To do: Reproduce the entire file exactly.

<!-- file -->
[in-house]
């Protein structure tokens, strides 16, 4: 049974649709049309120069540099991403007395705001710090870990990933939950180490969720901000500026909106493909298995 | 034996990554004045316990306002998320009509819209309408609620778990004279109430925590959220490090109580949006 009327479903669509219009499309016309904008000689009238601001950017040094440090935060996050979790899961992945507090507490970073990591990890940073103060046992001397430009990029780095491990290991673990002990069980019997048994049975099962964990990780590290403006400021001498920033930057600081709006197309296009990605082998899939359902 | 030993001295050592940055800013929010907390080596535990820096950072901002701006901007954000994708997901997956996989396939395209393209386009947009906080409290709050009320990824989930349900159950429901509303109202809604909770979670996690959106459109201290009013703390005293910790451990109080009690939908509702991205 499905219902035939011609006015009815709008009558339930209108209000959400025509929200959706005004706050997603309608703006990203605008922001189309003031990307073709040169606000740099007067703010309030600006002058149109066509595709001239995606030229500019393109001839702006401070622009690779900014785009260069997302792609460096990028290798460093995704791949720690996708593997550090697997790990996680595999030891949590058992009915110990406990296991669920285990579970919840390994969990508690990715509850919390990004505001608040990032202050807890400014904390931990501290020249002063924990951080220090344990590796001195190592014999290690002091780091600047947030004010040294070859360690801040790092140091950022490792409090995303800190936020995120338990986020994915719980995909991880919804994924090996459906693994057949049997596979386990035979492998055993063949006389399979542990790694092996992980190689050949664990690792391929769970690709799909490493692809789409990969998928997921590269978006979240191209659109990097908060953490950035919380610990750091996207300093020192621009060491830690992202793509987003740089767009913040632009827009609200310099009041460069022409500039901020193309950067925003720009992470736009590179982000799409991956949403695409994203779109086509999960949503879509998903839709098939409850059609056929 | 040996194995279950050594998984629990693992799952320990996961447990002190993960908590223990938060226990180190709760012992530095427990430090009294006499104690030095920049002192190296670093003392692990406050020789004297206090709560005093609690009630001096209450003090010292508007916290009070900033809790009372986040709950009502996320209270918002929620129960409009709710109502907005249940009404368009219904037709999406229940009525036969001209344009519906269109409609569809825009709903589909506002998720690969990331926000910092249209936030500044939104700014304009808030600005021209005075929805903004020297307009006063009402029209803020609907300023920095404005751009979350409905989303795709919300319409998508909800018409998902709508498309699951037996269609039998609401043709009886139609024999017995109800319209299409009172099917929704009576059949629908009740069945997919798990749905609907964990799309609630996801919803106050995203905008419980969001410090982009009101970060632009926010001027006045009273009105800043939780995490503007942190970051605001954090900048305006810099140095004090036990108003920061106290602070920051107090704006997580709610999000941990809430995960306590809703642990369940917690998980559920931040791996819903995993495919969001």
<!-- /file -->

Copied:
[in-house]
């Protein structure tokens, strides 16, 4: 049974649709049309120069540099991403007395705001710090870990990933939950180490969720901000500026909106493909298995 | 034996990554004045316990306002998320009509819209309408609620778990004279109430925590959220490090109580949006 009327479903669509219009499309016309904008000689009238601001950017040094440090935060996050979790899961992945507090507490970073990591990890940073103060046992001397430009990029780095491990290991673990002990069980019997048994049975099962964990990780590290403006400021001498920033930057600081709006197309296009990605082998899939359902 | 030993001295050592940055800013929010907390080596535990820096950072901002701006901007954000994708997901997956996989396939395209393209386009947009906080409290709050009320990824989930349900159950429901509303109202809604909770979670996690959106459109201290009013703390005293910790451990109080009690939908509702991205 499905219902035939011609006015009815709008009558339930209108209000959400025509929200959706005004706050997603309608703006990203605008922001189309003031990307073709040169606000740099007067703010309030600006002058149109066509595709001239995606030229500019393109001839702006401070622009690779900014785009260069997302792609460096990028290798460093995704791949720690996708593997550090697997790990996680595999030891949590058992009915110990406990296991669920285990579970919840390994969990508690990715509850919390990004505001608040990032202050807890400014904390931990501290020249002063924990951080220090344990590796001195190592014999290690002091780091600047947030004010040294070859360690801040790092140091950022490792409090995303800190936020995120338990986020994915719980995909991880919804994924090996459906693994057949049997596979386990035979492998055993063949006389399979542990790694092996992980190689050949664990690792391929769970690709799909490493692809789409990969998928997921590269978006979240191209659109990097908060953490950035919380610990750091996207300093020192621009060491830690992202793509987003740089767009913040632009827009609200310099009041460069022409500039901020193309950067925003720009992470736009590179982000799409991956949403695409994203779109086509999960949503879509998903839709098939409850059609056929 | 040996194995279950050594998984629990693992799952320990996961447990002190993960908590223990938060226990180190709760012992530095427990430090009294006499104690030095920049002192190296670093003392692990406050020789004297206090709560005093609690009630001096209450003090010292508007916290009070900033809790009372986040709950009502996320209270918002929620129960409009709710109502907005249940009404368009219904037709999406229940009525036969001209344009519906269109409609569809825009709903589909506002998720690969990331926000910092249209936030500044939104700014304009808030600005021209005075929805903004020297307009006063009402029209803020609907300023920095404005751009979350409905989303795709919300319409998508909800018409998902709508498309699951037996269609039998609401043709009886139609024999017995109800319209299409009172099917929704009576059949629908009740069945997919798990749905609907964990799309609630996801919803106050995203905008419980969001410090982009009101970060632009926010001027006045009273009105800043939780995490503007942190970051605001954090900048305006810099140095004090036990108003920061106290602070920051107090704006997580709610999000941990809430995960306590809703642990369940917690998980559920931040791996819903995993495919969001």